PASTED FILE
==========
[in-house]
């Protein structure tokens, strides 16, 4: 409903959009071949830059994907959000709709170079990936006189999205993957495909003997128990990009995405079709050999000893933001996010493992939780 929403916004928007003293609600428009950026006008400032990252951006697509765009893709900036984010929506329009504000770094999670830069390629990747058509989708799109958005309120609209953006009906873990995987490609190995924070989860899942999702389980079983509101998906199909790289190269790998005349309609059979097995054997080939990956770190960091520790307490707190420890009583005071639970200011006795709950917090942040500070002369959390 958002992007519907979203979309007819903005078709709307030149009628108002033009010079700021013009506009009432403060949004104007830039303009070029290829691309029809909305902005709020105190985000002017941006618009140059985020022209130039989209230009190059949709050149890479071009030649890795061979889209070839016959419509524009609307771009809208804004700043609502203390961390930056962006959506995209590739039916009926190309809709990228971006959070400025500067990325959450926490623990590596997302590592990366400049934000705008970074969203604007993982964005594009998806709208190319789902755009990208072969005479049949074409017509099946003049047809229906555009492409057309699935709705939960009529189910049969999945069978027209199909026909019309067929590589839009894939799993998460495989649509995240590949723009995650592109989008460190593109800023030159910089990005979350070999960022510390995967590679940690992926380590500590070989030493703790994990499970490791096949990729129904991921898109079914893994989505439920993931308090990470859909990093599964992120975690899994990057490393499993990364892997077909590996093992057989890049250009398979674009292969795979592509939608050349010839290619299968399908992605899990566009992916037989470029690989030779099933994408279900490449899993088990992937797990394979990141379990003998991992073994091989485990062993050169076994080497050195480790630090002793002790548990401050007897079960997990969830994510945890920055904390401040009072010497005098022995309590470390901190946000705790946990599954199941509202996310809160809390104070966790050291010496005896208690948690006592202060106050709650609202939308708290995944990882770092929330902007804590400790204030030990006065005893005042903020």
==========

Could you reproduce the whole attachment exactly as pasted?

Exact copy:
[in-house]
């Protein structure tokens, strides 16, 4: 409903959009071949830059994907959000709709170079990936006189999205993957495909003997128990990009995405079709050999000893933001996010493992939780 929403916004928007003293609600428009950026006008400032990252951006697509765009893709900036984010929506329009504000770094999670830069390629990747058509989708799109958005309120609209953006009906873990995987490609190995924070989860899942999702389980079983509101998906199909790289190269790998005349309609059979097995054997080939990956770190960091520790307490707190420890009583005071639970200011006795709950917090942040500070002369959390 958002992007519907979203979309007819903005078709709307030149009628108002033009010079700021013009506009009432403060949004104007830039303009070029290829691309029809909305902005709020105190985000002017941006618009140059985020022209130039989209230009190059949709050149890479071009030649890795061979889209070839016959419509524009609307771009809208804004700043609502203390961390930056962006959506995209590739039916009926190309809709990228971006959070400025500067990325959450926490623990590596997302590592990366400049934000705008970074969203604007993982964005594009998806709208190319789902755009990208072969005479049949074409017509099946003049047809229906555009492409057309699935709705939960009529189910049969999945069978027209199909026909019309067929590589839009894939799993998460495989649509995240590949723009995650592109989008460190593109800023030159910089990005979350070999960022510390995967590679940690992926380590500590070989030493703790994990499970490791096949990729129904991921898109079914893994989505439920993931308090990470859909990093599964992120975690899994990057490393499993990364892997077909590996093992057989890049250009398979674009292969795979592509939608050349010839290619299968399908992605899990566009992916037989470029690989030779099933994408279900490449899993088990992937797990394979990141379990003998991992073994091989485990062993050169076994080497050195480790630090002793002790548990401050007897079960997990969830994510945890920055904390401040009072010497005098022995309590470390901190946000705790946990599954199941509202996310809160809390104070966790050291010496005896208690948690006592202060106050709650609202939308708290995944990882770092929330902007804590400790204030030990006065005893005042903020």